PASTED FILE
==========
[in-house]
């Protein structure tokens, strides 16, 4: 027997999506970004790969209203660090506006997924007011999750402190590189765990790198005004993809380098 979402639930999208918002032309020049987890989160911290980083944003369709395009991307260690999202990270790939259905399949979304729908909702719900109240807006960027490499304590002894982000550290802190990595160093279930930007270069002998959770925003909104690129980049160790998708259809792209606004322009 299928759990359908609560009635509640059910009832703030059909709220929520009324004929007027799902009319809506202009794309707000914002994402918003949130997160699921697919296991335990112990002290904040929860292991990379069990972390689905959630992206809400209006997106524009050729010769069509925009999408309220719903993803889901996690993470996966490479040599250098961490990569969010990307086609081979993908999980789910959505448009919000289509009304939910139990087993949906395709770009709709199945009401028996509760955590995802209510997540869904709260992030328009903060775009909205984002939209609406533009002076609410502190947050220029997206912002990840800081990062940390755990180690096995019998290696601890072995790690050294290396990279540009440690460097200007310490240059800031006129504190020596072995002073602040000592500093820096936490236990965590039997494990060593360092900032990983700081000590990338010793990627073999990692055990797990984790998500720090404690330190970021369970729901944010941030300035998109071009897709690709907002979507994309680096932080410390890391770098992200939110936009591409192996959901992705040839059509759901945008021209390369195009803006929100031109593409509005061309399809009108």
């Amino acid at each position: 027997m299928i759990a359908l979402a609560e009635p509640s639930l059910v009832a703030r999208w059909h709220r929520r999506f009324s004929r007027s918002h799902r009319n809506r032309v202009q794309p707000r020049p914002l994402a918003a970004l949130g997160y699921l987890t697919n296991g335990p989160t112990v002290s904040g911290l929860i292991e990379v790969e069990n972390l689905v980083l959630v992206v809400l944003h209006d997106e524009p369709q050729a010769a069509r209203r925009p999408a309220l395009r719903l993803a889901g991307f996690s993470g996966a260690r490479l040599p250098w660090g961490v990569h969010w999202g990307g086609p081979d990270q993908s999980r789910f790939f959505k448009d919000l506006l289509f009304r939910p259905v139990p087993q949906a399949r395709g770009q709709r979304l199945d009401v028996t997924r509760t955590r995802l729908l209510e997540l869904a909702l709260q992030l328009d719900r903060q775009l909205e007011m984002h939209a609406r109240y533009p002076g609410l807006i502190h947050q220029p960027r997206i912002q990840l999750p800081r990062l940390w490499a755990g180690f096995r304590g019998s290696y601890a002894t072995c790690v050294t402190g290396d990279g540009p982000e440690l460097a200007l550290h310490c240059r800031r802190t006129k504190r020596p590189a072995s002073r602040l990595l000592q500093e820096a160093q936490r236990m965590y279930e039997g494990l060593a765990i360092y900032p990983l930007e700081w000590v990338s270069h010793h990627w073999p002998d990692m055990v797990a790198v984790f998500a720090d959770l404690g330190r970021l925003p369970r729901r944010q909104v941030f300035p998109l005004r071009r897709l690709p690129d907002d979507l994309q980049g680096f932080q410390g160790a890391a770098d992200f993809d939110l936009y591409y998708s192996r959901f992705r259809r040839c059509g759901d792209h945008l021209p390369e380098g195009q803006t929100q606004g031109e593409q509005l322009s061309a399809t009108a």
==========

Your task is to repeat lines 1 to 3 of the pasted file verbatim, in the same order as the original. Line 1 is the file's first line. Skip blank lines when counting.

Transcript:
[in-house]
């Protein structure tokens, strides 16, 4: 027997999506970004790969209203660090506006997924007011999750402190590189765990790198005004993809380098 979402639930999208918002032309020049987890989160911290980083944003369709395009991307260690999202990270790939259905399949979304729908909702719900109240807006960027490499304590002894982000550290802190990595160093279930930007270069002998959770925003909104690129980049160790998708259809792209606004322009 299928759990359908609560009635509640059910009832703030059909709220929520009324004929007027799902009319809506202009794309707000914002994402918003949130997160699921697919296991335990112990002290904040929860292991990379069990972390689905959630992206809400209006997106524009050729010769069509925009999408309220719903993803889901996690993470996966490479040599250098961490990569969010990307086609081979993908999980789910959505448009919000289509009304939910139990087993949906395709770009709709199945009401028996509760955590995802209510997540869904709260992030328009903060775009909205984002939209609406533009002076609410502190947050220029997206912002990840800081990062940390755990180690096995019998290696601890072995790690050294290396990279540009440690460097200007310490240059800031006129504190020596072995002073602040000592500093820096936490236990965590039997494990060593360092900032990983700081000590990338010793990627073999990692055990797990984790998500720090404690330190970021369970729901944010941030300035998109071009897709690709907002979507994309680096932080410390890391770098992200939110936009591409192996959901992705040839059509759901945008021209390369195009803006929100031109593409509005061309399809009108």
């Amino acid at each position: 027997m299928i759990a359908l979402a609560e009635p509640s639930l059910v009832a703030r999208w059909h709220r929520r999506f009324s004929r007027s918002h799902r009319n809506r032309v202009q794309p707000r020049p914002l994402a918003a970004l949130g997160y699921l987890t697919n296991g335990p989160t112990v002290s904040g911290l929860i292991e990379v790969e069990n972390l689905v980083l959630v992206v809400l944003h209006d997106e524009p369709q050729a010769a069509r209203r925009p999408a309220l395009r719903l993803a889901g991307f996690s993470g996966a260690r490479l040599p250098w660090g961490v990569h969010w999202g990307g086609p081979d990270q993908s999980r789910f790939f959505k448009d919000l506006l289509f009304r939910p259905v139990p087993q949906a399949r395709g770009q709709r979304l199945d009401v028996t997924r509760t955590r995802l729908l209510e997540l869904a909702l709260q992030l328009d719900r903060q775009l909205e007011m984002h939209a609406r109240y533009p002076g609410l807006i502190h947050q220029p960027r997206i912002q990840l999750p800081r990062l940390w490499a755990g180690f096995r304590g019998s290696y601890a002894t072995c790690v050294t402190g290396d990279g540009p982000e440690l460097a200007l550290h310490c240059r800031r802190t006129k504190r020596p590189a072995s002073r602040l990595l000592q500093e820096a160093q936490r236990m965590y279930e039997g494990l060593a765990i360092y900032p990983l930007e700081w000590v990338s270069h010793h990627w073999p002998d990692m055990v797990a790198v984790f998500a720090d959770l404690g330190r970021l925003p369970r729901r944010q909104v941030f300035p998109l005004r071009r897709l690709p690129d907002d979507l994309q980049g680096f932080q410390g160790a890391a770098d992200f993809d939110l936009y591409y998708s192996r959901f992705r259809r040839c059509g759901d792209h945008l021209p390369e380098g195009q803006t929100q606004g031109e593409q509005l322009s061309a399809t009108a």